Where's The Support? Where's The Leadership?
All faculty are leaders. Faculty members are naturals at leading students. We manage both large and small classes, and guide students through undergraduate and graduate programs. And now more than ever, we are providing emotional support and mentoring. COVID-19 has cast its shadow upon students. It has robbed them of a live graduation, hindered their ability to complete the semester, and wrecked their chances to obtain jobs this summer and after graduation.
Polls show that Americans trust the CDC and governors more than the President. It is likely that the perception of expertise impacts trust. Similarly, we ought to trust and seek guidance from our peers who have expertise in developing online or blended learning. We ought to trust: faculty who have previously adapted courses online; teaching and learning centres, and; students when they tell us what they need and how they have been helped or hindered. This is true leadership. It is collaborative and recognizes those who are doing creative and fun work in course design. It’s inspirational, not boastful.
Some universities have expressed beaming pride that within just one day, they “pivoted” to taking their education remote and online. Yet other universities pressed pause and allocated a week for faculty to rethink their courses, read up on online best practices (okay, binge and panic reading, but still), and seek assistance from the creative and empowering staff at teaching and learning centres on campus. This pause also allowed students to leave campus, get settled, and start the complicated grieving process of losing important parts of the face-to-face undergraduate experience (read: friends, independence, campus jobs, and a seemingly endless list of ways in which college and university lifestyle has been lost). A quick pivot is not necessarily a good one.
Leading in a tragedy is a special kind of leadership. In a press conference on 20 April, Canadian Prime Minister Justin Trudeau was asked how this crisis has affected his leadership. He responded that Canadians want to trust the government and come together to get through this uncertain time. Similarly, students want to trust their professors. They want to know that their transcripts will not suffer (their short term job prospects are suffering enough). It’s no time to boast about how fast you or your university “pivoted” or use faculty’s hard work as a promotional poster.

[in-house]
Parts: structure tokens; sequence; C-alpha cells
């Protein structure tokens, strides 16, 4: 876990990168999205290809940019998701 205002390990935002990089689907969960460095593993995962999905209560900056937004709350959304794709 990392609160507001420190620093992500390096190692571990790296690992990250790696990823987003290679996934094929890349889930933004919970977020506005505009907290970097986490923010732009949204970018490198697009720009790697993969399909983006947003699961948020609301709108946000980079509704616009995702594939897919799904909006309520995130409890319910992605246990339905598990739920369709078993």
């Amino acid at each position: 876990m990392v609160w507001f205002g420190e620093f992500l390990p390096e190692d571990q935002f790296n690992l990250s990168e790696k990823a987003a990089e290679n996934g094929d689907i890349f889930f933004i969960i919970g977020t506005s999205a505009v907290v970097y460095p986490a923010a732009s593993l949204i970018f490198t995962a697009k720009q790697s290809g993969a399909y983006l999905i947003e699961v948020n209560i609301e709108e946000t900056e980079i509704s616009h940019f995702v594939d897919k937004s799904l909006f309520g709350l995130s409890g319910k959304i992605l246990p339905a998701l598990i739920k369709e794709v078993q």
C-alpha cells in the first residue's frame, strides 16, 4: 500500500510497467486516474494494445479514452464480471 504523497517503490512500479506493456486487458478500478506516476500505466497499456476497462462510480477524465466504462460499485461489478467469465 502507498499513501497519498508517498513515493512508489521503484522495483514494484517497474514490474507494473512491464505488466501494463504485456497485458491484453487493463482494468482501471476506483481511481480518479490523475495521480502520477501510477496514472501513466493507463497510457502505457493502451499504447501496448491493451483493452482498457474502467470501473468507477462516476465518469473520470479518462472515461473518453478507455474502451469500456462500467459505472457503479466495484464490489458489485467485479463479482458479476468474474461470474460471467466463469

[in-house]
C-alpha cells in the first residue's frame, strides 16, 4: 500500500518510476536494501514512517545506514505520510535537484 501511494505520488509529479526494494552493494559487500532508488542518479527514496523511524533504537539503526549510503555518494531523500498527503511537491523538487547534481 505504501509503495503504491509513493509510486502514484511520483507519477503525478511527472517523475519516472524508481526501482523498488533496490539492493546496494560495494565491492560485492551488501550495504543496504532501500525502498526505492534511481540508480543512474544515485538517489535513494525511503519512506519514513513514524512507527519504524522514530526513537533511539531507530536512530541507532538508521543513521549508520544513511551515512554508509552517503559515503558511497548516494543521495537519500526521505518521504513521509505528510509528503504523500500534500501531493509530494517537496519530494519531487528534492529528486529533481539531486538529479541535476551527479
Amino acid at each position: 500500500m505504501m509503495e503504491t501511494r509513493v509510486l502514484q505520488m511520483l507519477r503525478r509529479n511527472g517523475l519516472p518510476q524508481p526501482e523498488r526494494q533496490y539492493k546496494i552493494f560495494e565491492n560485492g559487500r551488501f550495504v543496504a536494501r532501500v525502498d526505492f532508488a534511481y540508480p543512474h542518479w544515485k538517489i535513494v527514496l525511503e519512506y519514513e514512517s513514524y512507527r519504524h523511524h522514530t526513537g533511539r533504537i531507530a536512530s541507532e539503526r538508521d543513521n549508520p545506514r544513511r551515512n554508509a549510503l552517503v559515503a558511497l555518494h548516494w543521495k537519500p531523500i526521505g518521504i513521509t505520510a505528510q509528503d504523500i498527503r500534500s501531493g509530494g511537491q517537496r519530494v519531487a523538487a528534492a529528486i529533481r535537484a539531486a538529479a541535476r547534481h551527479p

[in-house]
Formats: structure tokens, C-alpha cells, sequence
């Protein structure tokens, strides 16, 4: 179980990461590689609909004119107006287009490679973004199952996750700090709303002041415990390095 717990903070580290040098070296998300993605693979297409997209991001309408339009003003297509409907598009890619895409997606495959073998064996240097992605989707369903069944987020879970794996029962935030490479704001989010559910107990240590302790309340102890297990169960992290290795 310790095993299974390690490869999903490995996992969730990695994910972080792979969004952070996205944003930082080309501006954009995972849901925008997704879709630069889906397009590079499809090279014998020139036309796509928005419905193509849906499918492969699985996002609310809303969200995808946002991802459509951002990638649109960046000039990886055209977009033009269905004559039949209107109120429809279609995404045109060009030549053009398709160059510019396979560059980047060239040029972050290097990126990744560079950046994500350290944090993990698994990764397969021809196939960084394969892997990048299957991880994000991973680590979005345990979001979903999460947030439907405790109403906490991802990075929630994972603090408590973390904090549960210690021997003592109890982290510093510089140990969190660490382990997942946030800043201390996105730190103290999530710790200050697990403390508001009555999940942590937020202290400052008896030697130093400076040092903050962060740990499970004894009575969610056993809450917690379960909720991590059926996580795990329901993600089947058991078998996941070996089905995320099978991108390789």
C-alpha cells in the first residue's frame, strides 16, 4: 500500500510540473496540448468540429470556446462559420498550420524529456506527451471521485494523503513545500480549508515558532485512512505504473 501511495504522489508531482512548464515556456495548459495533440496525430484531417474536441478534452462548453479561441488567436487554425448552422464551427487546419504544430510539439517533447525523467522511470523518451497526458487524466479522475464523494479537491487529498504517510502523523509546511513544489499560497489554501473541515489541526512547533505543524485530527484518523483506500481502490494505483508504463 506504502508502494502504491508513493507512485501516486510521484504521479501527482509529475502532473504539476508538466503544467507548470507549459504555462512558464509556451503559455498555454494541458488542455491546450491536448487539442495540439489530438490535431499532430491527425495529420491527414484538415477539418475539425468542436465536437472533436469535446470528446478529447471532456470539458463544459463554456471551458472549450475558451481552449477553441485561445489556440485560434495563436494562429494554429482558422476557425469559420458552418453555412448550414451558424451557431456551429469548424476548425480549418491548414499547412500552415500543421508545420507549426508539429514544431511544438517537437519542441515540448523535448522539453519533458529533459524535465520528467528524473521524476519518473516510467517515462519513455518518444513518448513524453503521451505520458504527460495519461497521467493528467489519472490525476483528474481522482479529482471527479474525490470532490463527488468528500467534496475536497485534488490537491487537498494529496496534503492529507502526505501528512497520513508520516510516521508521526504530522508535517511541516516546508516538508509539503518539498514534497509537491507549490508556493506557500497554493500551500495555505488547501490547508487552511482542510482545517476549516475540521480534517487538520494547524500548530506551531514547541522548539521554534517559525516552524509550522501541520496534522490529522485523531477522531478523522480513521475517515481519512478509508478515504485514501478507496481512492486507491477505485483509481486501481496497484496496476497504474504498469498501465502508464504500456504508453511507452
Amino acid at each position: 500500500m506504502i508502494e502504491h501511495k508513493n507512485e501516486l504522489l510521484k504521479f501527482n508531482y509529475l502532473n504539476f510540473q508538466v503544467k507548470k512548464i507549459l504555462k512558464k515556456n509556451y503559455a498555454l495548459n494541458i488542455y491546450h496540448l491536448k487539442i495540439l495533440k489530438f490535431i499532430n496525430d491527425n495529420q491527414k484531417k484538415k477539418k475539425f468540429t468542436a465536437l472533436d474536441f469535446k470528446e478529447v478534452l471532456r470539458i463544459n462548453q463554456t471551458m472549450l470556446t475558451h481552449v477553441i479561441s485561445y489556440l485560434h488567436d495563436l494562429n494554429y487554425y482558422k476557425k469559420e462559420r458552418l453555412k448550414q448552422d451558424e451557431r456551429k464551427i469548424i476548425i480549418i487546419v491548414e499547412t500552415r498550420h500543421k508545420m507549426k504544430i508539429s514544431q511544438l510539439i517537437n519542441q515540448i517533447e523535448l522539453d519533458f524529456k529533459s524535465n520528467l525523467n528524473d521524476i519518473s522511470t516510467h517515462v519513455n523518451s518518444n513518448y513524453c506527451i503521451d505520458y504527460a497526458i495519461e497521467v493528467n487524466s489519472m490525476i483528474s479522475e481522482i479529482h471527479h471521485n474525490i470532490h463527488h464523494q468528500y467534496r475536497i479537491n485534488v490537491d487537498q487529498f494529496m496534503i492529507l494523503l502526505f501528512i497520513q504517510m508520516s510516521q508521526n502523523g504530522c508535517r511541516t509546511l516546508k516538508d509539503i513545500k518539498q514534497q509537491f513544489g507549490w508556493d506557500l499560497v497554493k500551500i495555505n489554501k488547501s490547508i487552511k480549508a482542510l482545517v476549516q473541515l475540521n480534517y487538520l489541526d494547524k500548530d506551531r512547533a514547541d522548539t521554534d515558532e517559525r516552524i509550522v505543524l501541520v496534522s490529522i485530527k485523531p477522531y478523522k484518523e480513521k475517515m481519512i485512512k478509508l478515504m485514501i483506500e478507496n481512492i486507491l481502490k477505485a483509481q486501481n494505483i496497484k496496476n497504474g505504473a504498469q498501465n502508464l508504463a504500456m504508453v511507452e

Trudeau also remarked that even if we have a better story than some other countries, let’s not kid ourselves: this is a tragedy. Reframing this tragedy as a positive success story is premature, and we ought to conduct ourselves accordingly. We are all grieving, and grief is not the time for arrogance. Boasting about the “pivot” is like putting lipstick on a pig, and promoting one’s own decisions, whether good or bad, is both untimely and misplaced.
Leadership looks forward. It is understandable that protecting universities from falling enrolment and curbing the general griping about the “pivot” online is part of academic leadership. As we look to faculty as leaders, we have the opportunity to consider what we can learn and how much better we can make our university and student experiences. So we can recast questions to: how can I make a better way of communicating with students? How can I make better use of technology? How can I ensure more social equity, and ways to get students to know one another? How can I adapt ways of seeing students as humans? Stop focusing on cheating and boasting; focus more on trust.
You don’t earn trust by telling people how well you did. You earn trust by doing the hard stuff.